NOBCChE eBrief
Apr. 9, 2015

Many students starting STEM education aren't finishing
ConsumerAffairs
For the better part of the last decade educators, industry leaders and policymakers have promoted an increase in science, technology, engineering and math curriculum in high school and college. Businesses are increasingly technical and jobs in these fields tend to pay well. Groups like the STEM Education Coalition have lobbied federal and state lawmakers on STEM education issues in an effort to improve it at all levels. But a new study by RTI International suggests that STEM isn’t for everyone.More

3 ways to revive a job search that's dragging on
Mashable
If you're not having great luck in your job search and are feeling a little down about it, it's important to remember that you're not alone. In fact, the job search slump hits applicants without discrimination. The timing and the reasons may vary, but feeling discouraged and depleted is an inevitable experience. But that doesn't mean there's not a solution. If you've been pumping out applications, interviewing and hustling for a few months without success, perhaps it's time to ask one of the following questions. Use your frustration as fuel to launch a fresh job search strategy. More

How do we solve science's 'credibility problem'?
The Conversation via Phys.org
Science is considered a source of truth and the importance of its role in shaping modern society cannot be overstated. But in recent years science has entered a crisis of trust. The results of many scientific experiments appear to be surprisingly hard to reproduce, while mistakes have highlighted flaws in the peer review system. This has hit scientific credibility and prompted researchers to create new measures in order to maintain the quality of academic research and its findings. More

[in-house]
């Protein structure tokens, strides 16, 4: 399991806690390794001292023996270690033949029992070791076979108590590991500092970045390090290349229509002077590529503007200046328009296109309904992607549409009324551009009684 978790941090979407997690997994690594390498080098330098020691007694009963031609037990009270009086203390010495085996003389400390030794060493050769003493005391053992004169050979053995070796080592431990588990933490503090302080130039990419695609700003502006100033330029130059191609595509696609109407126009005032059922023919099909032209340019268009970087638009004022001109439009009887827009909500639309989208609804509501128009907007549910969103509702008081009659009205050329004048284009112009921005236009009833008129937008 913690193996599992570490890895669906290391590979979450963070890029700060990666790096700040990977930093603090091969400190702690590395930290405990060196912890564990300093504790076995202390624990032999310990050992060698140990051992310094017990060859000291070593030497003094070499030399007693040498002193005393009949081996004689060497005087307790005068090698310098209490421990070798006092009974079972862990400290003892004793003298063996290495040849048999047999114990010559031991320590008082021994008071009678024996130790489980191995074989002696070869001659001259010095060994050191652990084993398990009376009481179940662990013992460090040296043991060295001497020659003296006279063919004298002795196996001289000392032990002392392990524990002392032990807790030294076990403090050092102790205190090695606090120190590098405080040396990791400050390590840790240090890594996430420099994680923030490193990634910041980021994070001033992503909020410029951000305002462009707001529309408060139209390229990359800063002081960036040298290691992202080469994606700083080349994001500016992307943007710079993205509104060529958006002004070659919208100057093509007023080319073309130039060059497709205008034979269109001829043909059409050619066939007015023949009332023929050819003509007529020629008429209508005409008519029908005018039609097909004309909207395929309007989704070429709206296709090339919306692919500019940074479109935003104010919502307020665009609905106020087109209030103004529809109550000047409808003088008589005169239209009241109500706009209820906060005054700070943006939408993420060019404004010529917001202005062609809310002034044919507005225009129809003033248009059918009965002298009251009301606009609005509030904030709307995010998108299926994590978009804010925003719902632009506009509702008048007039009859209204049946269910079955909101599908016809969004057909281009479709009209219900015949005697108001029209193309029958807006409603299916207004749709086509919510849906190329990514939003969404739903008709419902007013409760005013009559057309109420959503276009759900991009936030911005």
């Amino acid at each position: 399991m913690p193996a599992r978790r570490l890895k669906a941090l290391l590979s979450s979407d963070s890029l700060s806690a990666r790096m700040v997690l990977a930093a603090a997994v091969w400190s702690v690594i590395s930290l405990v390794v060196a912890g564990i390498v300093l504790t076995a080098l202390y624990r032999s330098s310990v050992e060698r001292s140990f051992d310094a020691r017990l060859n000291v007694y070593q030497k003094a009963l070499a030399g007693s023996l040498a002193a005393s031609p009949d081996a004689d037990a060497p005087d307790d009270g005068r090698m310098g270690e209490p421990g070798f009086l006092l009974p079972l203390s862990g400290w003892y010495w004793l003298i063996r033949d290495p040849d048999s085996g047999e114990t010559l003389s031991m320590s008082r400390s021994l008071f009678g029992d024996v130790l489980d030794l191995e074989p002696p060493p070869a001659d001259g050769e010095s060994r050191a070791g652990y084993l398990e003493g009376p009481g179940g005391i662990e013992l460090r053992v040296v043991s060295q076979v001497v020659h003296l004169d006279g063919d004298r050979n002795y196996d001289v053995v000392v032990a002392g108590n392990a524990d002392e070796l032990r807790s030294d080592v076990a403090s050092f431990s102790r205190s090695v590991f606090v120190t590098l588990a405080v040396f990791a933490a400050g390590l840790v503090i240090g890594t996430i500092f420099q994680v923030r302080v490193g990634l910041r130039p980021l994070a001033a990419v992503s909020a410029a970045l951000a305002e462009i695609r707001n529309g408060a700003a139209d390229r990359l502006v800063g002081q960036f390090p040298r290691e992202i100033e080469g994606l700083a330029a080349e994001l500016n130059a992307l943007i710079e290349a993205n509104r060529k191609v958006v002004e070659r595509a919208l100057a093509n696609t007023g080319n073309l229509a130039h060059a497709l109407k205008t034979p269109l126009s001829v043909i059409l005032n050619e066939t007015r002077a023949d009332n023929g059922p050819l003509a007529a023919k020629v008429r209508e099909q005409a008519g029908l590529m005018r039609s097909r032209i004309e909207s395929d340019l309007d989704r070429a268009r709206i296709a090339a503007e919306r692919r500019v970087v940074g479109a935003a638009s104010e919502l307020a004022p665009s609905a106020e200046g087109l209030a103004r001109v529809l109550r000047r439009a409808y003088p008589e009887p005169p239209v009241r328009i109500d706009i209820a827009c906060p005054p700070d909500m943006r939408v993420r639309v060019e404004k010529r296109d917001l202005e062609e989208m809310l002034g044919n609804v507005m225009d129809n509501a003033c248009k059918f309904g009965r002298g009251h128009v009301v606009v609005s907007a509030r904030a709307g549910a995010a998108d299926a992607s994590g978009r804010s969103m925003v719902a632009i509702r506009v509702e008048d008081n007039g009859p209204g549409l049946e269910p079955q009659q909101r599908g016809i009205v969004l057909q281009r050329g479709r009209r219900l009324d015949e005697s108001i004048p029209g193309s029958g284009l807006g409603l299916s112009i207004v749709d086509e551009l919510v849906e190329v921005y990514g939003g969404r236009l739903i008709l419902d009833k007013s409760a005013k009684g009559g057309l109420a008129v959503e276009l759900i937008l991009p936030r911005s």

Racism: A lingering problem among collegiate millennials
The Associated Press via Diversity
Kayla Tarrant loves the University of Maryland. But the campus tour guide says a racist email and photo attributed to her schoolmates makes her reluctant to encourage other black students to enroll "in a place where you feel unsafe and no one cares about you." "We're literally begging people to care about our issues," Tarrant said, with tears in her eyes, to applause from about 100 students — blacks, Hispanics, Asians and a few whites — gathered to discuss the racial climate at the predominantly white, 27,000-student campus. Conversations like the recent one at Maryland's Nyumburu Cultural Center are taking place nationwide as racist incidents continue to pop up at colleges and universities, even though students are becoming increasingly vocal in protesting racism and administrators are taking swift, zero-tolerance action against it.More

Women in STEM fields more confident when working in same-sex peer group
Medical Daily
Future jobs in the U.S. are expected to grow most among the science, technology, engineering, and mathematics fields. And a new study published in the journal Psychological and Cognitive Sciences may have figured out how to get more women involved. According to the study authors, most people believe women who back out of a STEM major as an undergraduate do so for "individual differences," when the switch might account more for "subtle cues in achievement contexts;" the biggest one being sex composition, or the proportion of men to women in a classroom.More

A simple how-to for writing that killer cover letter
USA Today
A cover letter gives you less than a page to stand out in a crowd. Though you might just seem like a name on a page to a recruiter, the right letter can help you make a memorable impression. While you write, remember that a cover letter is meant to build your case — to a complete stranger! — as to why you’re the right person to hire. And you need to tailor each cover letter to the job you’re applying to.More

Study: Want more women in science and math? Pay attention to group projects
PBS NewsHour
Group projects may hold the key to getting more girls and women to enter science, technology, engineering and math or fields that men otherwise dominate. When women make up the majority of a group, they are more likely to worry less, feel confident and also to speak up and actively contribute to solve the problem at hand, said Nilanjana Dasgupta, a psychology professor at the University of Massachusetts at Amherst who led the study published recently in the Proceedings of the National Academy of Sciences.More